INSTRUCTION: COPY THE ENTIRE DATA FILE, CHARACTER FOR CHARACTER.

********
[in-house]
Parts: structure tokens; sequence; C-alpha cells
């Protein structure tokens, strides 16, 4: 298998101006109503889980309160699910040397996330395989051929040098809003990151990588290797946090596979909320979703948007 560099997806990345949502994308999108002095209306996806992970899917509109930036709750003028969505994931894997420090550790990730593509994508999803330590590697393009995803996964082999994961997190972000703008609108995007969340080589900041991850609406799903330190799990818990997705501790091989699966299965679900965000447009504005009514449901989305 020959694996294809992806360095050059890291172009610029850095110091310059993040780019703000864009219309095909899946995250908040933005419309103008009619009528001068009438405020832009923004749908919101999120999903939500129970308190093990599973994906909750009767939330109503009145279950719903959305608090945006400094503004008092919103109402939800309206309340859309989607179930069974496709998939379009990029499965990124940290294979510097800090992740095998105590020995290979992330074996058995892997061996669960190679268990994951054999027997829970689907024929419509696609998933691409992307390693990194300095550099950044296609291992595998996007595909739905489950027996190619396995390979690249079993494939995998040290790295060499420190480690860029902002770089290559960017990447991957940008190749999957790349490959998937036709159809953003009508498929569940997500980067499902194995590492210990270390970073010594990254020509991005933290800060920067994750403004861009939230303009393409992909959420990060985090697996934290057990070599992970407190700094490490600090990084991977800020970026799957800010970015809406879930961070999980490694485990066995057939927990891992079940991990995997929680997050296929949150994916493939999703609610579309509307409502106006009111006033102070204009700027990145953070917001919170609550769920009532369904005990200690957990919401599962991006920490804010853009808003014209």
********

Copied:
[in-house]
Parts: structure tokens; sequence; C-alpha cells
């Protein structure tokens, strides 16, 4: 298998101006109503889980309160699910040397996330395989051929040098809003990151990588290797946090596979909320979703948007 560099997806990345949502994308999108002095209306996806992970899917509109930036709750003028969505994931894997420090550790990730593509994508999803330590590697393009995803996964082999994961997190972000703008609108995007969340080589900041991850609406799903330190799990818990997705501790091989699966299965679900965000447009504005009514449901989305 020959694996294809992806360095050059890291172009610029850095110091310059993040780019703000864009219309095909899946995250908040933005419309103008009619009528001068009438405020832009923004749908919101999120999903939500129970308190093990599973994906909750009767939330109503009145279950719903959305608090945006400094503004008092919103109402939800309206309340859309989607179930069974496709998939379009990029499965990124940290294979510097800090992740095998105590020995290979992330074996058995892997061996669960190679268990994951054999027997829970689907024929419509696609998933691409992307390693990194300095550099950044296609291992595998996007595909739905489950027996190619396995390979690249079993494939995998040290790295060499420190480690860029902002770089290559960017990447991957940008190749999957790349490959998937036709159809953003009508498929569940997500980067499902194995590492210990270390970073010594990254020509991005933290800060920067994750403004861009939230303009393409992909959420990060985090697996934290057990070599992970407190700094490490600090990084991977800020970026799957800010970015809406879930961070999980490694485990066995057939927990891992079940991990995997929680997050296929949150994916493939999703609610579309509307409502106006009111006033102070204009700027990145953070917001919170609550769920009532369904005990200690957990919401599962991006920490804010853009808003014209």